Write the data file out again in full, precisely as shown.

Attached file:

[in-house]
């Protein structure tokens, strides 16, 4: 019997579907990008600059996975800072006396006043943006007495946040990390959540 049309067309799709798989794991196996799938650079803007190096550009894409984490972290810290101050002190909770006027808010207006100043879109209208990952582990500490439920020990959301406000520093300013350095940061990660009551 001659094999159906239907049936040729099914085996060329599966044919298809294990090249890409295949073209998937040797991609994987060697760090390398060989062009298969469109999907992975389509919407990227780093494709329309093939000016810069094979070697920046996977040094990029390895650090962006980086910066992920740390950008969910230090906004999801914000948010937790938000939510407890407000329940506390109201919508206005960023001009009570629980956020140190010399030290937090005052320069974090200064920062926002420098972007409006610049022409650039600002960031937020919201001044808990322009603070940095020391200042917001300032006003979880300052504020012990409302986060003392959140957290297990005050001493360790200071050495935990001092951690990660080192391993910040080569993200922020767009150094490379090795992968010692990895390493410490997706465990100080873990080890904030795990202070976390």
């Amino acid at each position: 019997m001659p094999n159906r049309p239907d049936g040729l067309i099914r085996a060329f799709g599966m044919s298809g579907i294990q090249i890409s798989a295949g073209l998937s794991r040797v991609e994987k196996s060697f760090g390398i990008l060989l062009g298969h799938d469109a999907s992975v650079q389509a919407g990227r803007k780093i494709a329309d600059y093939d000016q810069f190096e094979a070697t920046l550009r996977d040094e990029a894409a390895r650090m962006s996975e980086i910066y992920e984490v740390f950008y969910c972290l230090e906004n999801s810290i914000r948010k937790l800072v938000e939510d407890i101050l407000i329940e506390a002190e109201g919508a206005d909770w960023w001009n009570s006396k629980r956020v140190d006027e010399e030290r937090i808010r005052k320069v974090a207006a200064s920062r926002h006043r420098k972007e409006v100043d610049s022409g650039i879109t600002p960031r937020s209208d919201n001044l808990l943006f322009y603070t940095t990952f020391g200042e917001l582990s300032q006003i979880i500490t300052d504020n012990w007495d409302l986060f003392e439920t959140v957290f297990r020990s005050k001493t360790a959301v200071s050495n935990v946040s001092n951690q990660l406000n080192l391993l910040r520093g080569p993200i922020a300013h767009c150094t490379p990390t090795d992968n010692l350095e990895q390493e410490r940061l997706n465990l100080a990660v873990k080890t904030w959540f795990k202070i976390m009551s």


[in-house]
């Protein structure tokens, strides 16, 4: 019997579907990008600059996975800072006396006043943006007495946040990390959540 049309067309799709798989794991196996799938650079803007190096550009894409984490972290810290101050002190909770006027808010207006100043879109209208990952582990500490439920020990959301406000520093300013350095940061990660009551 001659094999159906239907049936040729099914085996060329599966044919298809294990090249890409295949073209998937040797991609994987060697760090390398060989062009298969469109999907992975389509919407990227780093494709329309093939000016810069094979070697920046996977040094990029390895650090962006980086910066992920740390950008969910230090906004999801914000948010937790938000939510407890407000329940506390109201919508206005960023001009009570629980956020140190010399030290937090005052320069974090200064920062926002420098972007409006610049022409650039600002960031937020919201001044808990322009603070940095020391200042917001300032006003979880300052504020012990409302986060003392959140957290297990005050001493360790200071050495935990001092951690990660080192391993910040080569993200922020767009150094490379090795992968010692990895390493410490997706465990100080873990080890904030795990202070976390």
């Amino acid at each position: 019997m001659p094999n159906r049309p239907d049936g040729l067309i099914r085996a060329f799709g599966m044919s298809g579907i294990q090249i890409s798989a295949g073209l998937s794991r040797v991609e994987k196996s060697f760090g390398i990008l060989l062009g298969h799938d469109a999907s992975v650079q389509a919407g990227r803007k780093i494709a329309d600059y093939d000016q810069f190096e094979a070697t920046l550009r996977d040094e990029a894409a390895r650090m962006s996975e980086i910066y992920e984490v740390f950008y969910c972290l230090e906004n999801s810290i914000r948010k937790l800072v938000e939510d407890i101050l407000i329940e506390a002190e109201g919508a206005d909770w960023w001009n009570s006396k629980r956020v140190d006027e010399e030290r937090i808010r005052k320069v974090a207006a200064s920062r926002h006043r420098k972007e409006v100043d610049s022409g650039i879109t600002p960031r937020s209208d919201n001044l808990l943006f322009y603070t940095t990952f020391g200042e917001l582990s300032q006003i979880i500490t300052d504020n012990w007495d409302l986060f003392e439920t959140v957290f297990r020990s005050k001493t360790a959301v200071s050495n935990v946040s001092n951690q990660l406000n080192l391993l910040r520093g080569p993200i922020a300013h767009c150094t490379p990390t090795d992968n010692l350095e990895q390493e410490r940061l997706n465990l100080a990660v873990k080890t904030w959540f795990k202070i976390m009551s």